Will 10,000 live salmon imported from Britain survive in the Arabian peninsula? A sheik takes a British team to task: he wants to introduce salmon fishing to his desert country, the Yemen. (Who knew it required the article, ‘the’? Also, who else thinks ‘salmon fishing’ should be hyphenated?) Fred (Ewan McGregor) as the UK government’s fisheries expert initally dismisses it as a wealthy man’s capricious project but later realizes there must be more to it than what appears to be a hobbyist’s £50-million whim.
This romantic comedy, which is delightfully British in every way, would have probably become cheese fodder for less capable actors, but in the hands of Ewan, Emily Blunt (Harriet, the love interest) and Kristin Scott Thomas, who plays the racuous press secretary of the Prime Minister, the film pulsates with humor, wit, and self-reflection. While it glossed over its broad themes (love, politics, religion: the big three, no doubt) with easily solved conundrums, the plot does have surprises up its sleeve.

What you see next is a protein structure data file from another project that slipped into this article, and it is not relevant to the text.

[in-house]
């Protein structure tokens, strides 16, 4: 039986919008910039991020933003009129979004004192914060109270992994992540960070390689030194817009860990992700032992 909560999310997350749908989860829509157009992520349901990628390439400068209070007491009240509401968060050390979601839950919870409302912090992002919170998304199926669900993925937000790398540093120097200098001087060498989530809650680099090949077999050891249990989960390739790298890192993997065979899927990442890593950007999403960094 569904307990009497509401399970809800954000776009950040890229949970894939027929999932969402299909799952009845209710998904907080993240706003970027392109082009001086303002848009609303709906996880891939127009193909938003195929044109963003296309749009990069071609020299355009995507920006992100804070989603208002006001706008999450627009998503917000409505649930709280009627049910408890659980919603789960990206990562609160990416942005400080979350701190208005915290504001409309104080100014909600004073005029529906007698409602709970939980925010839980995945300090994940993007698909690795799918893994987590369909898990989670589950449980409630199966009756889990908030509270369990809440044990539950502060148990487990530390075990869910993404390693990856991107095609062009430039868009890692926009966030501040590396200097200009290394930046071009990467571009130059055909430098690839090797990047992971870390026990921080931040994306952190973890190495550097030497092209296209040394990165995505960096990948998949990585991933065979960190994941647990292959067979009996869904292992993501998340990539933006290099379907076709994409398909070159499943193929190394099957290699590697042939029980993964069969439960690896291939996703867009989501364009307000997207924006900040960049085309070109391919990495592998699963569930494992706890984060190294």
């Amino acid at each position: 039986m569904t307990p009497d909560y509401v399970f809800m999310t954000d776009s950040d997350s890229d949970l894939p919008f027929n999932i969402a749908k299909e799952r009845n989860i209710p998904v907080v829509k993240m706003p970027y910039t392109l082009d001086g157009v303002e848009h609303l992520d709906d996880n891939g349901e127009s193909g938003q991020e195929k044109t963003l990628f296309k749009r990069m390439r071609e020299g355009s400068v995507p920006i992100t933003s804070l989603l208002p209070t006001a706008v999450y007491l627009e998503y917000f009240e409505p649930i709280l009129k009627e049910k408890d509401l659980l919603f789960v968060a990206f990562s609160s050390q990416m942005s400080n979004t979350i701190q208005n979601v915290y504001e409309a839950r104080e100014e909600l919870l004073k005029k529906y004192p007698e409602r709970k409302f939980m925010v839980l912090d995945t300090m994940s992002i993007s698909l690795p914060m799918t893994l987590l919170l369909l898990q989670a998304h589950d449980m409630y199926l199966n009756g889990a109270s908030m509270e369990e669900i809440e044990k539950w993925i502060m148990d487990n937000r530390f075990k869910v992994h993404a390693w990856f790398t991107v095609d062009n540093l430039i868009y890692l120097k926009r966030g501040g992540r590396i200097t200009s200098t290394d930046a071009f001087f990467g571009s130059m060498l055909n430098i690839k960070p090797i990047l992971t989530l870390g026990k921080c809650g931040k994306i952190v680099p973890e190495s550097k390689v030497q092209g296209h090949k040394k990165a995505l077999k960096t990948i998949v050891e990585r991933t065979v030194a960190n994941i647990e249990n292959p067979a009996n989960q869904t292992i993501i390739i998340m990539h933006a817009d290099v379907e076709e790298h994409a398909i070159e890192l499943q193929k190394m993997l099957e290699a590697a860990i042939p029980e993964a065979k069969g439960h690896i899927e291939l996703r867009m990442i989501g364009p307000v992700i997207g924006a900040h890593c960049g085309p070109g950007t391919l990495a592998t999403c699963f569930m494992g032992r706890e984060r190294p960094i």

The film is exclusive to Ayala Cinemas.
Meanwhile, There’s no salmon fishing in Yemen, tourist board warns.
The Yemen Tourism Promotion Board said they had been “inundated” with requests about the Western Asian country following the cinema release of Salmon Fishing in the Yemen.
Benjamin Carey, Yemen Tourism’s UK spokesman said today : “There’s been a real surge in visitors to our website since the film. There’s been thousands of visits to our website.
“One negative is that salmon fishing isn’t actually that popular in Yemen, but there are excellent sea fishing opportunities in the country.
“Also, unfortunately the EU is currently advising against travel to Yemen, which we think is excessive.
“Some places are very hospitable but I wouldn’t advise people to go to certain places at this time.”